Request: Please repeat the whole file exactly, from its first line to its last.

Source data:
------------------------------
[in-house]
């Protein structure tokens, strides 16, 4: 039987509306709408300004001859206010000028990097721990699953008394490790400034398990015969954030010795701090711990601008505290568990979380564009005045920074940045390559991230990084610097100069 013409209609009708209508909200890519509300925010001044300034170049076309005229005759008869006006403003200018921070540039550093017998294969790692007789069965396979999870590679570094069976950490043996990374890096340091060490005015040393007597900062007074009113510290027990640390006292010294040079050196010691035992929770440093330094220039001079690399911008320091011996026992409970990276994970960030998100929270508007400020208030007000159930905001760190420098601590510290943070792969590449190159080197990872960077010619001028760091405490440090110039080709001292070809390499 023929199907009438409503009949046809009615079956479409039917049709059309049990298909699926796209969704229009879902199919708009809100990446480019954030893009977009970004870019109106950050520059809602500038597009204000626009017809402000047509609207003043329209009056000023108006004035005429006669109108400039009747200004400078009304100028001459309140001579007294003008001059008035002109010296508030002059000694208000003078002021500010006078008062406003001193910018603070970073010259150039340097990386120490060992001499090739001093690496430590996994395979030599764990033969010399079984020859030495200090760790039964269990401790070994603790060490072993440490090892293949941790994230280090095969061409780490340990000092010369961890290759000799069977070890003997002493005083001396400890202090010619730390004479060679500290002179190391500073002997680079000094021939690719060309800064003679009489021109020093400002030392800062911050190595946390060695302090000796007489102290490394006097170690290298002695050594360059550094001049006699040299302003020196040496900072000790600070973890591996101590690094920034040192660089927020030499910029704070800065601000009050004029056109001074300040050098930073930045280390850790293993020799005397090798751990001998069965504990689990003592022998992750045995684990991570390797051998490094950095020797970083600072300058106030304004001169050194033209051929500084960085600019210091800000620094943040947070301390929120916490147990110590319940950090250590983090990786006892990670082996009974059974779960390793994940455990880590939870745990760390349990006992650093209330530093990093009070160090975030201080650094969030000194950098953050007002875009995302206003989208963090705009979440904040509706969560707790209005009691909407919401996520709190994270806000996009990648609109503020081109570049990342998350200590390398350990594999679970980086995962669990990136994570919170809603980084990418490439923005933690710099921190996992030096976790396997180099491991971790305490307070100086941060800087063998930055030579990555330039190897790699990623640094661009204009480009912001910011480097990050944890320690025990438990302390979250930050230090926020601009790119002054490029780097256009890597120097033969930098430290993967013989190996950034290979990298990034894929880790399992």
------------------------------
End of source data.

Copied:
[in-house]
């Protein structure tokens, strides 16, 4: 039987509306709408300004001859206010000028990097721990699953008394490790400034398990015969954030010795701090711990601008505290568990979380564009005045920074940045390559991230990084610097100069 013409209609009708209508909200890519509300925010001044300034170049076309005229005759008869006006403003200018921070540039550093017998294969790692007789069965396979999870590679570094069976950490043996990374890096340091060490005015040393007597900062007074009113510290027990640390006292010294040079050196010691035992929770440093330094220039001079690399911008320091011996026992409970990276994970960030998100929270508007400020208030007000159930905001760190420098601590510290943070792969590449190159080197990872960077010619001028760091405490440090110039080709001292070809390499 023929199907009438409503009949046809009615079956479409039917049709059309049990298909699926796209969704229009879902199919708009809100990446480019954030893009977009970004870019109106950050520059809602500038597009204000626009017809402000047509609207003043329209009056000023108006004035005429006669109108400039009747200004400078009304100028001459309140001579007294003008001059008035002109010296508030002059000694208000003078002021500010006078008062406003001193910018603070970073010259150039340097990386120490060992001499090739001093690496430590996994395979030599764990033969010399079984020859030495200090760790039964269990401790070994603790060490072993440490090892293949941790994230280090095969061409780490340990000092010369961890290759000799069977070890003997002493005083001396400890202090010619730390004479060679500290002179190391500073002997680079000094021939690719060309800064003679009489021109020093400002030392800062911050190595946390060695302090000796007489102290490394006097170690290298002695050594360059550094001049006699040299302003020196040496900072000790600070973890591996101590690094920034040192660089927020030499910029704070800065601000009050004029056109001074300040050098930073930045280390850790293993020799005397090798751990001998069965504990689990003592022998992750045995684990991570390797051998490094950095020797970083600072300058106030304004001169050194033209051929500084960085600019210091800000620094943040947070301390929120916490147990110590319940950090250590983090990786006892990670082996009974059974779960390793994940455990880590939870745990760390349990006992650093209330530093990093009070160090975030201080650094969030000194950098953050007002875009995302206003989208963090705009979440904040509706969560707790209005009691909407919401996520709190994270806000996009990648609109503020081109570049990342998350200590390398350990594999679970980086995962669990990136994570919170809603980084990418490439923005933690710099921190996992030096976790396997180099491991971790305490307070100086941060800087063998930055030579990555330039190897790699990623640094661009204009480009912001910011480097990050944890320690025990438990302390979250930050230090926020601009790119002054490029780097256009890597120097033969930098430290993967013989190996950034290979990298990034894929880790399992």